What we learned from a visit to Argentina’s most famous television station
Buenos Aires is a hub for TV, and one of the most popular spots is the Buenos Aires television station, which is owned by Televisa, the parent company of the network Univision.
But a visit by a photographer to the station in 2017 led to some unexpected discoveries.
The station’s logo is made up of three lines: buena, tv, and veces.
“Veto” means “no,” and the word veces is the Latin word for “no.”
And the buena in that logo stands for “the station.”
The station is the mainstay of Buenos Aires.
The country has only around 20,000 television households, but most of those are in the wealthier areas of the city, like the posh, well-known districts of Calle de la Concha, Carrizal, and Carrasquillo.
The station’s main audience is the city’s upper classes, who flock to watch it.
Televisa has a reputation for producing quality programming.
But in 2017, the station’s ratings fell dramatically, and it faced the prospect of bankruptcy.
Television stations are supposed to be public property, but they are not supposed to become public property if they are in poor shape.
The stations in Buenos Aires are owned by a public entity, and they are legally responsible for what they put on air.
But that doesn’t mean the stations are immune from public criticism.
Argentina’s government, which has pushed the nation toward austerity and privatization, has blamed the station for the country’s economic woes, and in March 2017, Argentina’s Supreme Court ordered Televisas creditors to pay over $2 billion to the state.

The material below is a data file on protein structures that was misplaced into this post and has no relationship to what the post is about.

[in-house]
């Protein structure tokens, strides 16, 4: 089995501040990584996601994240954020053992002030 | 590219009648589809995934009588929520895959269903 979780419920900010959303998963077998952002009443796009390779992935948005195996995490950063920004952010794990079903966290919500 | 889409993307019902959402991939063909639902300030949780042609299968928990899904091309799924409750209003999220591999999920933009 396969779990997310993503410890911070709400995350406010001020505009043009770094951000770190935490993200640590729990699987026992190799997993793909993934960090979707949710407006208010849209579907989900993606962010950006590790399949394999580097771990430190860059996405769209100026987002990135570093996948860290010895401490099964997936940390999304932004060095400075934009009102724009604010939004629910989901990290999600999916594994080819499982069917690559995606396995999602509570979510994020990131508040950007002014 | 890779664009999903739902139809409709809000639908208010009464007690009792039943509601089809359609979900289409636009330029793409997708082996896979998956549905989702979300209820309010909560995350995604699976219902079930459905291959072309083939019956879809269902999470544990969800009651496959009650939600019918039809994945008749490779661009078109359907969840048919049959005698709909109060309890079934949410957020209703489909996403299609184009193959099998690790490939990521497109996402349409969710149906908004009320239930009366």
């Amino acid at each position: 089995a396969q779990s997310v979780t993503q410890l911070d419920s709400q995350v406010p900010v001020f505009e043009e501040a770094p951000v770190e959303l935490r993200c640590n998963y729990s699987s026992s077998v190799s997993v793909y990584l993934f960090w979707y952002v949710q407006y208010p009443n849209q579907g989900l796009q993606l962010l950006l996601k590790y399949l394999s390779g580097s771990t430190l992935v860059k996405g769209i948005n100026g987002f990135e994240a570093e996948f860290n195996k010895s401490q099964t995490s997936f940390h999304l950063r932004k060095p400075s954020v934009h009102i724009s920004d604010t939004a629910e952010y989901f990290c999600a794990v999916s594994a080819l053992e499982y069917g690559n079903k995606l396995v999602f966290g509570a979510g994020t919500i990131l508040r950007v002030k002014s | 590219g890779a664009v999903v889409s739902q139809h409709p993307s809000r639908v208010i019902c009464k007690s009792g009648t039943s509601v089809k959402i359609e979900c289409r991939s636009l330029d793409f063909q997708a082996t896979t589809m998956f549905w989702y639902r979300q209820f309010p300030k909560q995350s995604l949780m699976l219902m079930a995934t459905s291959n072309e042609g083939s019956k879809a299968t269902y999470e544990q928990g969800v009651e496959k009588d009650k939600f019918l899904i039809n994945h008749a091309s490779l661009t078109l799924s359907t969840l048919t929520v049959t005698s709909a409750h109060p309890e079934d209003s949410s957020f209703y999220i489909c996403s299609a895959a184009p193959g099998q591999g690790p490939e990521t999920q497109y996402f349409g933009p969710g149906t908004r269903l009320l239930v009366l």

The judge said the government was not obligated to pay for the station, and the government could force the station to close.
Telegrapha, which owns the station and is part of the state-owned Argentine Broadcasting Company, sued the judge, claiming that he had been influenced by Telegazans pressure.
Telegazan, which operates in Buenos Ayres, a coastal city near the city of Buenos Ayre, argued that the station was part of its public assets, and could be forced to pay the creditors for damage caused by Telegrapha.
The judge sided with Telegazaans argument.
Telegramas creditors sued the station again in 2018, but this time, the judge ruled that TelegaS could not force the Argentine government to pay.
Telegazans president, Miguel Díaz Ríos, argued in a court filing that the court had overstepped its authority, and that the ruling did not affect the station.
“The decision is a violation of our freedom of speech and freedom of assembly,” he wrote.
“Telegraphos legal position was not based on the fact that the plaintiff had to provide evidence of damages to Telegamas creditors, but instead based on Telegames pre-established position and pre-existing legal principles.”
Telegraphas attorney general, Ricardo Guevara, said the ruling was an example of Telegazonas “legal position that violates its obligations.”
Telegazonans attorney general also said that the decision was not “a judicial ruling” because Telegamaros lawyers were not present to defend the station at the time of the ruling.
Telimaxa, another Telegasaras partner, also sued Telegaze.
The agency is owned and operated by Telemazas government.
Telemazazas spokesperson, Jose Maria Castro, said that while the court was correct in stating that Televazas creditors would not have to pay, they were unable to pay because the agency could not prove Telegazes financial problems.
Teelabazas chief executive, Jose Miguel Fajardo, said Telegamezas legal position did not reflect the facts.
“Telegamazas position is based on pre-defined legal principles,” he said.
Teilabazans court is expected to rule on the lawsuit in February.